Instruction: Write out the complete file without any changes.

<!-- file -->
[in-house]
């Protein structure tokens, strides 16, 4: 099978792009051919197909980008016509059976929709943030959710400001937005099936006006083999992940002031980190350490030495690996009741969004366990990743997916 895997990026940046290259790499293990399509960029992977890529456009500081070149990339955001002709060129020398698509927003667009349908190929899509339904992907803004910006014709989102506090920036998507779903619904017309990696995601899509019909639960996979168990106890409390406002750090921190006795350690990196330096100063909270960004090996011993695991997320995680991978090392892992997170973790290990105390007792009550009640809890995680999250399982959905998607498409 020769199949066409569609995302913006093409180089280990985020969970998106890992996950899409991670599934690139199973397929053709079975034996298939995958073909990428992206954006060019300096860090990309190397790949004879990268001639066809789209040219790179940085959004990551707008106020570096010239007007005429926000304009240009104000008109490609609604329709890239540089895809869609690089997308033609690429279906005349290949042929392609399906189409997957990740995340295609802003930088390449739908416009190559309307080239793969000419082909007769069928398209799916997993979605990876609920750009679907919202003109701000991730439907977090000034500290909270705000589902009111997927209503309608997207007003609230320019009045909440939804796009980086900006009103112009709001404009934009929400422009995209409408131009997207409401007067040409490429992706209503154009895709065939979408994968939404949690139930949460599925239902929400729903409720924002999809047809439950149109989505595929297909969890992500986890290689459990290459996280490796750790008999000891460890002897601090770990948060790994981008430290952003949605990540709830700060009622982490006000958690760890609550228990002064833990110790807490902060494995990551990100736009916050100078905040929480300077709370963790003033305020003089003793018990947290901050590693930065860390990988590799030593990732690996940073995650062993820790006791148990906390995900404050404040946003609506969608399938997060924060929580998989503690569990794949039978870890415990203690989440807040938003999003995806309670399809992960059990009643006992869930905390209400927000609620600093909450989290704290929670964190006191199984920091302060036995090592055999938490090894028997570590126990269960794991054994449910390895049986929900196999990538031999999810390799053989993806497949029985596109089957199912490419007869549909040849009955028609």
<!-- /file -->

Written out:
[in-house]
């Protein structure tokens, strides 16, 4: 099978792009051919197909980008016509059976929709943030959710400001937005099936006006083999992940002031980190350490030495690996009741969004366990990743997916 895997990026940046290259790499293990399509960029992977890529456009500081070149990339955001002709060129020398698509927003667009349908190929899509339904992907803004910006014709989102506090920036998507779903619904017309990696995601899509019909639960996979168990106890409390406002750090921190006795350690990196330096100063909270960004090996011993695991997320995680991978090392892992997170973790290990105390007792009550009640809890995680999250399982959905998607498409 020769199949066409569609995302913006093409180089280990985020969970998106890992996950899409991670599934690139199973397929053709079975034996298939995958073909990428992206954006060019300096860090990309190397790949004879990268001639066809789209040219790179940085959004990551707008106020570096010239007007005429926000304009240009104000008109490609609604329709890239540089895809869609690089997308033609690429279906005349290949042929392609399906189409997957990740995340295609802003930088390449739908416009190559309307080239793969000419082909007769069928398209799916997993979605990876609920750009679907919202003109701000991730439907977090000034500290909270705000589902009111997927209503309608997207007003609230320019009045909440939804796009980086900006009103112009709001404009934009929400422009995209409408131009997207409401007067040409490429992706209503154009895709065939979408994968939404949690139930949460599925239902929400729903409720924002999809047809439950149109989505595929297909969890992500986890290689459990290459996280490796750790008999000891460890002897601090770990948060790994981008430290952003949605990540709830700060009622982490006000958690760890609550228990002064833990110790807490902060494995990551990100736009916050100078905040929480300077709370963790003033305020003089003793018990947290901050590693930065860390990988590799030593990732690996940073995650062993820790006791148990906390995900404050404040946003609506969608399938997060924060929580998989503690569990794949039978870890415990203690989440807040938003999003995806309670399809992960059990009643006992869930905390209400927000609620600093909450989290704290929670964190006191199984920091302060036995090592055999938490090894028997570590126990269960794991054994449910390895049986929900196999990538031999999810390799053989993806497949029985596109089957199912490419007869549909040849009955028609």